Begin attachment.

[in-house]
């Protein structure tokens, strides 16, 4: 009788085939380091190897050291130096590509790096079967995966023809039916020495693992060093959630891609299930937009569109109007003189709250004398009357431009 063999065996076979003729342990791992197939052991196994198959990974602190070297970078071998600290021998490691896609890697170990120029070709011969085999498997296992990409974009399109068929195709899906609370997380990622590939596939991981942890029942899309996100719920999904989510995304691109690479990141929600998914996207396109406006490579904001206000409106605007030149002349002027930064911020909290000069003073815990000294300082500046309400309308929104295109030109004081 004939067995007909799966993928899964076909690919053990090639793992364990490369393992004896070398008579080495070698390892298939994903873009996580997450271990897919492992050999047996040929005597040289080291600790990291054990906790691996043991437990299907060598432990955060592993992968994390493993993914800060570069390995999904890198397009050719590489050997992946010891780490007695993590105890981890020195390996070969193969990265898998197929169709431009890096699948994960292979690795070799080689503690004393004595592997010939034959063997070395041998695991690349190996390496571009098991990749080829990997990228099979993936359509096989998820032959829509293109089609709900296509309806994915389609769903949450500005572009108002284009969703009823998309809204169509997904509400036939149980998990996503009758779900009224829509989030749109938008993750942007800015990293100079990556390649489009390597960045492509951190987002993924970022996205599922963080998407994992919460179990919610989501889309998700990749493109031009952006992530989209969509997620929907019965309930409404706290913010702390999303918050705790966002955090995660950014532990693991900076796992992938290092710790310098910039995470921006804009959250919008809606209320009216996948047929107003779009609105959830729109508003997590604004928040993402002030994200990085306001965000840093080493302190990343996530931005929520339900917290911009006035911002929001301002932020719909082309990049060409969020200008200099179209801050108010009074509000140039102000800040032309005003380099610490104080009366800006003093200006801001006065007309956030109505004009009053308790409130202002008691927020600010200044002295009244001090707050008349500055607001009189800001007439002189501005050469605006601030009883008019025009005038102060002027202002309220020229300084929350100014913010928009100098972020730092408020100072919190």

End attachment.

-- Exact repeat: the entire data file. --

[in-house]
């Protein structure tokens, strides 16, 4: 009788085939380091190897050291130096590509790096079967995966023809039916020495693992060093959630891609299930937009569109109007003189709250004398009357431009 063999065996076979003729342990791992197939052991196994198959990974602190070297970078071998600290021998490691896609890697170990120029070709011969085999498997296992990409974009399109068929195709899906609370997380990622590939596939991981942890029942899309996100719920999904989510995304691109690479990141929600998914996207396109406006490579904001206000409106605007030149002349002027930064911020909290000069003073815990000294300082500046309400309308929104295109030109004081 004939067995007909799966993928899964076909690919053990090639793992364990490369393992004896070398008579080495070698390892298939994903873009996580997450271990897919492992050999047996040929005597040289080291600790990291054990906790691996043991437990299907060598432990955060592993992968994390493993993914800060570069390995999904890198397009050719590489050997992946010891780490007695993590105890981890020195390996070969193969990265898998197929169709431009890096699948994960292979690795070799080689503690004393004595592997010939034959063997070395041998695991690349190996390496571009098991990749080829990997990228099979993936359509096989998820032959829509293109089609709900296509309806994915389609769903949450500005572009108002284009969703009823998309809204169509997904509400036939149980998990996503009758779900009224829509989030749109938008993750942007800015990293100079990556390649489009390597960045492509951190987002993924970022996205599922963080998407994992919460179990919610989501889309998700990749493109031009952006992530989209969509997620929907019965309930409404706290913010702390999303918050705790966002955090995660950014532990693991900076796992992938290092710790310098910039995470921006804009959250919008809606209320009216996948047929107003779009609105959830729109508003997590604004928040993402002030994200990085306001965000840093080493302190990343996530931005929520339900917290911009006035911002929001301002932020719909082309990049060409969020200008200099179209801050108010009074509000140039102000800040032309005003380099610490104080009366800006003093200006801001006065007309956030109505004009009053308790409130202002008691927020600010200044002295009244001090707050008349500055607001009189800001007439002189501005050469605006601030009883008019025009005038102060002027202002309220020229300084929350100014913010928009100098972020730092408020100072919190």